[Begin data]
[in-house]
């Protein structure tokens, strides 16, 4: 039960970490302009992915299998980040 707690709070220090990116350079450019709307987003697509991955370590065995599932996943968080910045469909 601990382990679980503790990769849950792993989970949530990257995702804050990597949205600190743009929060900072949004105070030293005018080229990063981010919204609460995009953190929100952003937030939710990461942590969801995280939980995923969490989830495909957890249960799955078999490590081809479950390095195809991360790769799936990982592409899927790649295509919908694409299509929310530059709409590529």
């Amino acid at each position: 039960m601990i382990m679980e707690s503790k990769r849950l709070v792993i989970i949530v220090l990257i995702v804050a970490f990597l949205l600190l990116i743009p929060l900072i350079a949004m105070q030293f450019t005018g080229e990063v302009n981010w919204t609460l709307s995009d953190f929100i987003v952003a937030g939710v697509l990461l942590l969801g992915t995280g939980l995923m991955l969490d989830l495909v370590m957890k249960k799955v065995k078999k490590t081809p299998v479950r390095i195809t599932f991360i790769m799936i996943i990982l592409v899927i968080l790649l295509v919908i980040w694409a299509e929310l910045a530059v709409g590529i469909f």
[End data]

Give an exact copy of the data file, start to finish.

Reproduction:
[in-house]
């Protein structure tokens, strides 16, 4: 039960970490302009992915299998980040 707690709070220090990116350079450019709307987003697509991955370590065995599932996943968080910045469909 601990382990679980503790990769849950792993989970949530990257995702804050990597949205600190743009929060900072949004105070030293005018080229990063981010919204609460995009953190929100952003937030939710990461942590969801995280939980995923969490989830495909957890249960799955078999490590081809479950390095195809991360790769799936990982592409899927790649295509919908694409299509929310530059709409590529």
């Amino acid at each position: 039960m601990i382990m679980e707690s503790k990769r849950l709070v792993i989970i949530v220090l990257i995702v804050a970490f990597l949205l600190l990116i743009p929060l900072i350079a949004m105070q030293f450019t005018g080229e990063v302009n981010w919204t609460l709307s995009d953190f929100i987003v952003a937030g939710v697509l990461l942590l969801g992915t995280g939980l995923m991955l969490d989830l495909v370590m957890k249960k799955v065995k078999k490590t081809p299998v479950r390095i195809t599932f991360i790769m799936i996943i990982l592409v899927i968080l790649l295509v919908i980040w694409a299509e929310l910045a530059v709409g590529i469909f």